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Basics of Environmental Sciences

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Environmental science embraces all fields concerned with physical, chemical and biological settings under which different organisms live (Allaby, 2000, P.2). Environmental science should not be confused with ecology. Ecology is the study of interrelations between different organisms at different levels while environmental science is rather broad area of study that include meteorology, atmospheric chemistry and such diverse fields. Environmental sciences in its widest meaning cover all the aspects of natural sciences. As far as the nature is concerned, environmental science is concerned with pollution and the human hand in environmental degradation and the impact on biodiversity and sustainability (wikipedia 2007 [online]). The main issues that environmental science deals with are climate change, conservation, biodiversity, water, soil, natural resource use, sustainable development, air and noise pollution. These aspects of environmental science have been controversial as they have some political implications. Stakeholders in a particular activity will no doubt resist efforts to designate their activity as environmentally unacceptable by environmental science especially by the state or its agencies.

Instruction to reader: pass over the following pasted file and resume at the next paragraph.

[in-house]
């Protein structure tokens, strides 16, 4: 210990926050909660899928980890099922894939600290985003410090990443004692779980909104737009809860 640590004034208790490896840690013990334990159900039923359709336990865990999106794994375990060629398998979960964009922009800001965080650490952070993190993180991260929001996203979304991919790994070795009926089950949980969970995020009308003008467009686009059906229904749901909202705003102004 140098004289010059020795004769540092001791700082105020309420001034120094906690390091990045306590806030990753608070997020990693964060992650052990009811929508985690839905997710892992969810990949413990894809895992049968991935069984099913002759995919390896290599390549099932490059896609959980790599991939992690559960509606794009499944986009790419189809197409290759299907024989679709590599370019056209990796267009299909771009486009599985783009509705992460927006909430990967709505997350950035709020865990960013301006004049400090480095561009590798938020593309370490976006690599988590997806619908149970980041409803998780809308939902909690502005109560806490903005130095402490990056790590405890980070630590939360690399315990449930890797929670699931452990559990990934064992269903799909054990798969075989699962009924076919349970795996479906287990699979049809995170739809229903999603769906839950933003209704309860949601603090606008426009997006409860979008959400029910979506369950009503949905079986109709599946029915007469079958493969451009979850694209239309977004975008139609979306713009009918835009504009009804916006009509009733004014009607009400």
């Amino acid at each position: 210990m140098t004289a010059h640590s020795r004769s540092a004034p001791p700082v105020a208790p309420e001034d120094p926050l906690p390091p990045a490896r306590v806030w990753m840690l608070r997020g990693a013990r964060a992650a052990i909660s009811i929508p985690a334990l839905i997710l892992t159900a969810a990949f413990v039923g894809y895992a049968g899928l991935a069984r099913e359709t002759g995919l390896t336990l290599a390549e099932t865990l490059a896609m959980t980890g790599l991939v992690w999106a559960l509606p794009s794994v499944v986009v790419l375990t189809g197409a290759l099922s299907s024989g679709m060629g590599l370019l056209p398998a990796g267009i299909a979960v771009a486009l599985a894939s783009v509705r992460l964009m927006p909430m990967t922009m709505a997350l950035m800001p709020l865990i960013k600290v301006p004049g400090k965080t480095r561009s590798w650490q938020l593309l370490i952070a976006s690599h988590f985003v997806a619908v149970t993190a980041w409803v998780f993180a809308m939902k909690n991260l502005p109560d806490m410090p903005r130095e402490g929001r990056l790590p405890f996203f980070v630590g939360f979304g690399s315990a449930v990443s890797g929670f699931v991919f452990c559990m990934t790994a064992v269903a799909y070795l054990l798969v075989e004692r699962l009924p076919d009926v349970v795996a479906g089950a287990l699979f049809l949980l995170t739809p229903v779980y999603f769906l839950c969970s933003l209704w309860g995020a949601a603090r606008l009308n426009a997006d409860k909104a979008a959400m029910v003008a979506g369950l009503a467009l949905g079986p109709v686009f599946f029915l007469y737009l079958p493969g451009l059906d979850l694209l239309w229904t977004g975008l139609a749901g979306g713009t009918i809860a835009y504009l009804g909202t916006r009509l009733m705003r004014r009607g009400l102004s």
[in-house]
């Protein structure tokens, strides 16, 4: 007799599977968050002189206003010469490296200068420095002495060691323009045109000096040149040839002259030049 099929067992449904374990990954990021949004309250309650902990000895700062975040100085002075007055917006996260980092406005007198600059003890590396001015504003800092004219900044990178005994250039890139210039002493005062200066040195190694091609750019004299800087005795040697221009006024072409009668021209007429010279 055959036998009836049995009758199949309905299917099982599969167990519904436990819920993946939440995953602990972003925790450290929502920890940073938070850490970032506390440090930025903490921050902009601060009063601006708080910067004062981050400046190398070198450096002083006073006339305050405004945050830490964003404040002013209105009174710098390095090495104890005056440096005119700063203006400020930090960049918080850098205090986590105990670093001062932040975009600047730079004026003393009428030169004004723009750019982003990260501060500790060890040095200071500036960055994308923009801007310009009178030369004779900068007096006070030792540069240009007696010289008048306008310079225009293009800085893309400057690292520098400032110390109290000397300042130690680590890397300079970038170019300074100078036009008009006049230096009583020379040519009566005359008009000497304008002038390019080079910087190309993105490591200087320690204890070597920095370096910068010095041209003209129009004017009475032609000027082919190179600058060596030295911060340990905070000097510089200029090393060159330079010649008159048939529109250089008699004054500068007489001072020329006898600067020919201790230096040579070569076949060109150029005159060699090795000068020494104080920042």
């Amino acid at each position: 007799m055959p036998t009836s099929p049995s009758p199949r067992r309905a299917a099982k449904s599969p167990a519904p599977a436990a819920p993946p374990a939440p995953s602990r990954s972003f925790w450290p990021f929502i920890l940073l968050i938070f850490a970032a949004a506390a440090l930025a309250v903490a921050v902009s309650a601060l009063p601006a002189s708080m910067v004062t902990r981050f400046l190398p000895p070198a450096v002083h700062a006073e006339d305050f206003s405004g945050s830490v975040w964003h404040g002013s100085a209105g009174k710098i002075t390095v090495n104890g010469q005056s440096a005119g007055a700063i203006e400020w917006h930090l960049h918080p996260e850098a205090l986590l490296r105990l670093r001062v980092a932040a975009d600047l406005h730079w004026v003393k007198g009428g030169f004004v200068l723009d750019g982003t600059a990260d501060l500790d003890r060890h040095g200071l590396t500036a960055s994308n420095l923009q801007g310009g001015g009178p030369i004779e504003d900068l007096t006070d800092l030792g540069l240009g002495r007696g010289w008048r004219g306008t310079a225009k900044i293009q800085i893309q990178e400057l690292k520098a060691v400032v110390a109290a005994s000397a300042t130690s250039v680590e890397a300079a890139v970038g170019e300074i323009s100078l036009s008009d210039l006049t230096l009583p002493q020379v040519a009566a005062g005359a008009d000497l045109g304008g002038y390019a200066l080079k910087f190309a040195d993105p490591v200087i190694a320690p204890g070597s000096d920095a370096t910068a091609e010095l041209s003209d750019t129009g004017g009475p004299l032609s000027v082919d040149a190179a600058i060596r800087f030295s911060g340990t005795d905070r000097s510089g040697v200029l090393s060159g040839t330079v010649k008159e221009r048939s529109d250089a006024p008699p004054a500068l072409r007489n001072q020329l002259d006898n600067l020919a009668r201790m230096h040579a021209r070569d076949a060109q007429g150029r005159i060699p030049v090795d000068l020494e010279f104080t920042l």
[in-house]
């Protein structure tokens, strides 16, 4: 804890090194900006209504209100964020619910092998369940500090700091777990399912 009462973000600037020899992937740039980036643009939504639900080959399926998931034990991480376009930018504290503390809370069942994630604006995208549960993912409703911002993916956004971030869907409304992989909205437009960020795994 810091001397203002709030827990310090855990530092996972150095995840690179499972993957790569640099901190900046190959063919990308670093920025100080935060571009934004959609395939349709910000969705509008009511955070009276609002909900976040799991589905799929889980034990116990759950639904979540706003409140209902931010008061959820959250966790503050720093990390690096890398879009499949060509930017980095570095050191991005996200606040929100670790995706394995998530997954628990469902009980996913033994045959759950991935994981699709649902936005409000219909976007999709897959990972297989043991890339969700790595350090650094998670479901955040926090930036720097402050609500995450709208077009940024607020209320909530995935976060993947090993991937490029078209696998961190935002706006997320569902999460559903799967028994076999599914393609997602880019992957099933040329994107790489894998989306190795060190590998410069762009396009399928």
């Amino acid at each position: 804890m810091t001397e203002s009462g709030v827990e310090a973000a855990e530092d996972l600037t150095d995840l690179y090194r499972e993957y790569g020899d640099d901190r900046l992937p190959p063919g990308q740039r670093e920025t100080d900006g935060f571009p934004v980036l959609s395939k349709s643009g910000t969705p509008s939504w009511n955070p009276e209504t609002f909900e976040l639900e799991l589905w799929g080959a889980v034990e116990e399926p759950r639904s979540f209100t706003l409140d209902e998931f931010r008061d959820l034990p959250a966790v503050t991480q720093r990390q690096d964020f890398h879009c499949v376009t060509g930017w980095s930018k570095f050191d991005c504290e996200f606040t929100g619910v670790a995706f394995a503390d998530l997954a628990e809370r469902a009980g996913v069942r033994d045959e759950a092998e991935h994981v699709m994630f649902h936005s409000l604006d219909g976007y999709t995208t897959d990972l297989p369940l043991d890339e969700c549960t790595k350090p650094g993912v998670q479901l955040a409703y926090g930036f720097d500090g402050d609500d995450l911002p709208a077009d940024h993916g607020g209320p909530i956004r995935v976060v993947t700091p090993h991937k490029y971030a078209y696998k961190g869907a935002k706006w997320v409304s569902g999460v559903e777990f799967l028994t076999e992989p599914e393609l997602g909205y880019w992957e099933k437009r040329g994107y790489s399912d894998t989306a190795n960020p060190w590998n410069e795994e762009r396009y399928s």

Environmental science concerns connected with human activity have always been with us since antiquity only that this time the scale of environmental related activities is so huge than ever before. This can be explained by the fact that the world's population has been growing at a fast rate. Nowadays, it takes just under 47 years for the population to double, meaning that there could be 12 billion of us living on earth by 2040. The rapid growth leads to an increased demand for energy and consumables, creating considerable pressure on the world's natural resources. This situation did not start recently, and the accumulation of the environmental unfriendly activities has only made things worse. Securing the environmental future for the coming generations will require concerted efforts from numerous disciplines, and environmental science will be in the forefront of this battle. Unfortunately, there seems to be no shortage of environmental skeptics, who refuse to acknowledge the immense environmental problems the world is currently facing by providing appealing but misleading rhetoric (Ehrlich, 1998, p.2). There are many supposedly "factual" explanations of environmental problems which typically overlook how people value environmental science.